So I decided to look into this and do some calculations, just in case others want to find out if a certain steel tube size is enough to hold up x amount of weight. Although I did study engineering briefly, the following is advice given to me by a qualified engineer. Go through the calculations again, just in case I missed anything. This is not my area of expertise. I am just one of those people who spends time researching everything, so please also feel free to correct me. I am using online calculators to actually make the math simpler. So you don't need to know much engineering math to do this. To calculate this we want to determine the following. Tank Size & total Mass on 1 tier/shelf. Weight (see definition below) Stand Size based on your tank size Section Modulus of your square tube. (Definition Below) Bending Moment ( Local Extremum) based on stand width without center support. Bending Capacity of your chosen steel tube. Conclude if the steel will suffice or if center supports are needed Bending moment with center support Let's just relate this with Brenton's (TheGrissom) example and assume all stands are built with welds as shown. With D being the depth and L being the length. Height does not need a definition (Kinda obvious). 1. Tank Size & Mass - http://theaquatools.com/building-your-aquarium/ Tank size - 900x300x300 (mm) Tank glass+water mass - 93 kg (0.093 ton) We then want to decide how many of those tanks we want per tier and the orientation we want to place them on each tier. In Brenton's case, it's just one tank placed with the long side of the tank facing forward. So that makes the total mass per tier 93 kg. Mass - 93 kg (0.093 ton) 2. Determine the weight - http://www.endmemo.com/physics/force.php So by now you may be confused between weight and mass. So here's a quick quote. "The mass of an object is a measure of the object's inertial property, or the amount of matter it contains. The weight of an object is a measure of the force exerted on the object by gravity, or the force needed to support it. The pull of gravity on the earth gives an object a downward acceleration of about 9.81 m/s^2." So to calculate the weight we simply use the calculator linked above. Mass - 93 kg Acceleration - 9.81 m/s^2 Weight - 0.91233 kN (Please use the dropdown menu in the calculator to change from N to kN) 3. Stand size Ideally, you want the shelf dimensions (D and L) to match your tank D and L. This will provide the most efficient and safe load bearing. If you are using a board across each shelf, this becomes less of an issue but bay cause problems over time if the wood swells with water. Brenton decided to go with a Length of 1.2m and use boards on each shelf. The Depth of the stand wasn't defined but is not needed to qualify your steel of choice. Most of the load bearing is done by the the longer horizontal beams and vertical colums if your tanks are positioned correctly as shown. We want to assume that the tanks are NOT positioned correctly and that all load bearing is done by the front and back horizontal beams (beams that form the length). This will be the case with MOST multi tank stands with tank orientation front-to-back or left-to-right. Front-to-back and positioned on a board away from load bearing beam edges. If you use this method with 8-12mm plywood and the tanks are positioned more than 50mm away from the edge of the closest load bearing beam, you will need a 3rd horizontal support along the length or depth to prevent the ply from flexing under load like shown here. So just be mindful of this when designing your stand. Brenton's tank length - 1.2m 4. Section modulus of your square steel tube - https://www.engineersedge.com/calculators/section_square_case_10.htm Definition quote "Section modulus is a geometric property for a given cross-section used in the design of beams or flexural members. Other geometric properties used in design include area for tension and shear, radius of gyration for compression, and moment of inertia and polar moment of inertia for stiffness." Simply use the linked calculator to determine the Section Modulus value. In this example, we are using 38mmx38mm with a wall thickness of 2mm. We don't really need the other values but are nice to have if you want to tinker. Bar profile - Our External width and height is the same - 38mm and our internal width and height is the same - 34mm Section modulus as derived from the calculator using above profile - 3284.21053 mm^3 5. Bending Moment based on stand width without center support. - http://beamguru.com/online/beam-calculator/ Unfortunately, this is where some form of 'smarticles' is involved but, I will guide you through using this calculator. We want to determine how much the steel bars flex under the load of the tanks+water (weight not mass). Firstly, to use this we need to remember our weight that we calculated earlier and the length of our stand. Weight - 0.91233 kN Brenton's tank length - 1.2m Now that we know the above we can calculate the bending moment at x= length/2 (pretty much the halfway point of the beam) We also must remember that the front and back horizontal beams share the weight so our weight value must be divided by at least 2. Weight per beam will therefore be 0.91233 kN / 2 = 0.4561 kN Step 1 - In the calculator make sure your units of measurement is Meters (m) and your units of force is Kilonewton (kN). Change it if it appears differently. Step 2 - Next, you want to look at "Setting the support of beam" section. Once you find it, click on the first little icon that looks like a santa hat. That is a Pin support. Once you click it, it will ask where you want to place it. Select ON THE LEFT. Step 3 - Then look at the icon that looks like handcuffs. That's a Roller support. Once you click on it, it will ask you where you want to place it. Select ON THE RIGHT. Step 4 - Next, focus to your top-right and find the box that says "Setting loads of beam". Step 5 - Once you find it, click on the icon that looks like a garden fork. This is the Uniform distributed load button. Once you click it, it will ask you to define values for - Start Location - Use Zero End Location - Use Stand Length (in this case 1.2m) Load/Magnitude - Which is our Weight divided by the length - 0.91233/1.2 = -0.07602kNm (Make sure the value is negative to define that the direction of the load is from above. Click add and you're done with that. Step 6 - Focus on the box below "Setting the bending diagrams of beams". You want to make sure all boxes are checked (Just so there is consistency between our steps) Step 7 - Click "SOLVE" Step 8 - Scroll Right Down to the Bottom of the calculations and find the solution titled "Local extremum at the point x = 0.66". This is the halfway point of the 1.2m beam. The solution is 0.01 (kN*m) 6. Bending Capacity of your chosen steel tube You want to know the bending capacity of your chosen square tube to know how much of load it can bare per meter. To calculate this - Section Modulus x Steel yield strength of 275 N/mm^2 (Standard) Our section modulus was calculated earlier and the solution is - 3284.21053 mm^3 So, 3284.21053 mm^3 x 275 N/mm^2 = 903157.89575 Nmm (Take note of Exponent Rules*, N/mm^2 is the same as Nmm^-2 , so exponents are added 3 + (-2) = 1 .....) 903157.89575 Nmm / 1000 = 903.157Nm Therefore 903.157/1000 = 0.90315kNm Now that we know the bending capacity in kNm (kilonewton*meter) We can use this value to find the minimum load (Yield) that it will take to bend the tube anywhere along it's length. Read more about it here - https://www.cmrp.com/blog/faq/how-is-section-modulus-used-in-bending-steel.html So now we can compare the bending moment of the steel (Local extremum) which we calculated earlier to the bending yield. Bending moment - 0.01kNm vs 0.90315kNm - Yield Just by looking at the above comparison we can see that it would take 90 x the EVENLY DISTRIBUTED load for each beam (front and back) bend critically. If our bending moment was greater or equal to the yield, we will need to add a center support to each beam at 0.66m and our bending moment will have to be recalculated as shown but, this time using an overall length of 0.66m. The Local extremum will naturally be at 0.33m. If the bending moment is STILL greater than the yield, you may want to consider choosing a larger size of square tube. In this case, we would go from 38mm to 50mm square is the bending moment was greater. The minimum square tube size for Brenton's example would have been 12mm square (1.6mm wall) with a yield of 0.056kNm. You can safely double that to get a safe minimum of 25mm with a wall thickness of 1.6mm which will have a yield of 0.3020kNm - AKA OVERKILL. This is assuming that the load is placed on the stand correctly and evenly distributed. When stacking tiers to make multiple levels, you will also need to consider column buckling. Honestly, after doing calculations, there's no way you'll ever get to those limits with home aquariums. I know that the above is a lot to go through and I may have not been accurate with some numbers (please correct) but, I hope this helps you design your tank stands correctly. DISCLAIMER: As much as I've tried to provide information that is both helpful and accurate as I could possibly get, the above is just a guide. You will need to review this and calculate this based on your needs. Your steel may have manufacturing defects and may fail at lower yields. The above does not account for these defects. The above assumes that all steel is BRAND NEW and not some rusted crap you had laying outside from the 90's. Use the above guide responsibly and position tanks over ALL load bearing beams and columns to ensure the best safety. You may also want to WELD joints where possible. The above guide assumes that you will be welding and not using connecting blocks as those will have a different yield and may be a fail-point. You are responsible for your own stupidity. Try and be as accurate as possible with calculations. I can't be responsible for changes to the above calculators and/or inaccurate solutions (either by miscalculation or by software error) that result in failure. Review your numbers and make safe choices!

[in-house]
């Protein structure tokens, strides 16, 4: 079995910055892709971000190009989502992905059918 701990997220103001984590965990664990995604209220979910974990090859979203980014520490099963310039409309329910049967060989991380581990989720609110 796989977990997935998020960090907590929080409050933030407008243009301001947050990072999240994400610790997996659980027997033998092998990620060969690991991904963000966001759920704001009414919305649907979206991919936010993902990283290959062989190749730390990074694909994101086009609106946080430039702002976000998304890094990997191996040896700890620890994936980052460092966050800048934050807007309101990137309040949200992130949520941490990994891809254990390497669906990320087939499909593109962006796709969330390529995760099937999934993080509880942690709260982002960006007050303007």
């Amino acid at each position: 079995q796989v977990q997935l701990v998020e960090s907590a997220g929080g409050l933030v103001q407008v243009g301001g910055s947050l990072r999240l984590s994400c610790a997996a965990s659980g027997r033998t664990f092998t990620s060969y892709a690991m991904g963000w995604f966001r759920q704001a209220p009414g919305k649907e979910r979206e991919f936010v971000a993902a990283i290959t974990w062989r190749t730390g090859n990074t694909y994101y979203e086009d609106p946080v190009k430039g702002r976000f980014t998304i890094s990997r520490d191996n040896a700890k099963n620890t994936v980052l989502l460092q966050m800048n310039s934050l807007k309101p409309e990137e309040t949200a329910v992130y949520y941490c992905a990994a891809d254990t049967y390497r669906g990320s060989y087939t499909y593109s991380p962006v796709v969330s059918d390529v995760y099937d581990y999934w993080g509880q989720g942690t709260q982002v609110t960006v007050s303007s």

Thanks for this TankMaster. So bottom line is my stand is going to stand the test of time. I am going to have custom tanks build as the length the stand is 124 cm (I never took the size of the Connect it blocks into account). So the tank will be 120 cm x 30 cm x 30 cm coming in at 108L. Adding substrate I will have a weight of about 115 kg per tank. I have built the other tiers but still need to pop rivet them together and put them on the 1st tier. Here i experienced my first problem - my ladder on the wall is in the way (fortunately not a major problem and easily solved). So now I am going to move the ladder about 30 cm (requiring just 2 holes in the wall and for me to move the left bracket to the right side of the right bracket. Will probably have the stand built this weekend. Will post pics when I am done.

This changes things significantly. I would suggest you build the tanks 124cm as well. There will be waaay too much shear force acting on those blocks. I notice you have a vertical support, that may help a bit but please be careful! So based on the above, your bending moment (Without support) will now be - Mass - 240kg Weight - 2.4328kN / 2 beams = 1.2164 kN Weight over length (Per meter) - 0.4054 kN/m Bending Moment (Local extremum at the point x = 0.60) - 0.07 (kN*m) So 0.07 kNm vs 0.90kNm , still safe.

So I am on 14:00 - 22:00 shift this week meaning that after I drop the kids off at school I am free to do as I please. Today I decided to move the ladder and finish building the stand and pop rivet everything into place. It came out well IMO. Next is getting black paint - something my dad is going to do on Wednesday as it is pensioners day at Buco. I have to choose between hammer black and smooth black - I am leaning towards hammer black. Also looking to get 18 mm plywood but I only need 1/4 sheet and Buco wont sell that to me so I am looking around. Will spend some time on the interweb tonight and see what I come up with.